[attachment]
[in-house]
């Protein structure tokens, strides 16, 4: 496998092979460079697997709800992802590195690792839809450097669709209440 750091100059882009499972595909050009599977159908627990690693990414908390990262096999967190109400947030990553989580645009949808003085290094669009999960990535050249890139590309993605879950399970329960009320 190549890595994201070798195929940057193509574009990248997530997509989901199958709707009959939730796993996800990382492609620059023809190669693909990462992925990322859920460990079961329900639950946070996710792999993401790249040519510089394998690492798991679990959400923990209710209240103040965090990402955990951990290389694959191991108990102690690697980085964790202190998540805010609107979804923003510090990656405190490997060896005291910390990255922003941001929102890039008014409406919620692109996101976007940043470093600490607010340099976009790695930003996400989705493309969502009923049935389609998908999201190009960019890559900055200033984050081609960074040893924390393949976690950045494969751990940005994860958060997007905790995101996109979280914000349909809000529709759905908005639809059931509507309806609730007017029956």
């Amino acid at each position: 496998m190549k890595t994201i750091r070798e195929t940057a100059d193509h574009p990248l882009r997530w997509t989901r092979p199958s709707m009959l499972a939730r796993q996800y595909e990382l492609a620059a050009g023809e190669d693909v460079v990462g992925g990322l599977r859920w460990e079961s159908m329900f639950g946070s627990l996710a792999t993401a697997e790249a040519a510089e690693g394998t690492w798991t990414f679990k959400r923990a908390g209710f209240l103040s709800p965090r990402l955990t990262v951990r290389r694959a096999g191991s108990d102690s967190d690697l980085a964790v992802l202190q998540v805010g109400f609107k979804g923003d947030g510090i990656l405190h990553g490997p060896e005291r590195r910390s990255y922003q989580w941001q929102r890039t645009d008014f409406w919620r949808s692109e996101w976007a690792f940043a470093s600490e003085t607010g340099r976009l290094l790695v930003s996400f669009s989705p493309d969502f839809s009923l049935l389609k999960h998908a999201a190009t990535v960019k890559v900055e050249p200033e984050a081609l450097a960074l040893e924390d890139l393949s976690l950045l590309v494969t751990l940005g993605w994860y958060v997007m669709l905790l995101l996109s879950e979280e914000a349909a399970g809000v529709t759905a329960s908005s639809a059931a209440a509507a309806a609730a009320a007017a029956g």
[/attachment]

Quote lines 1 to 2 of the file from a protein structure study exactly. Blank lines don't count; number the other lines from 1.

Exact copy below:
[in-house]
């Protein structure tokens, strides 16, 4: 496998092979460079697997709800992802590195690792839809450097669709209440 750091100059882009499972595909050009599977159908627990690693990414908390990262096999967190109400947030990553989580645009949808003085290094669009999960990535050249890139590309993605879950399970329960009320 190549890595994201070798195929940057193509574009990248997530997509989901199958709707009959939730796993996800990382492609620059023809190669693909990462992925990322859920460990079961329900639950946070996710792999993401790249040519510089394998690492798991679990959400923990209710209240103040965090990402955990951990290389694959191991108990102690690697980085964790202190998540805010609107979804923003510090990656405190490997060896005291910390990255922003941001929102890039008014409406919620692109996101976007940043470093600490607010340099976009790695930003996400989705493309969502009923049935389609998908999201190009960019890559900055200033984050081609960074040893924390393949976690950045494969751990940005994860958060997007905790995101996109979280914000349909809000529709759905908005639809059931509507309806609730007017029956």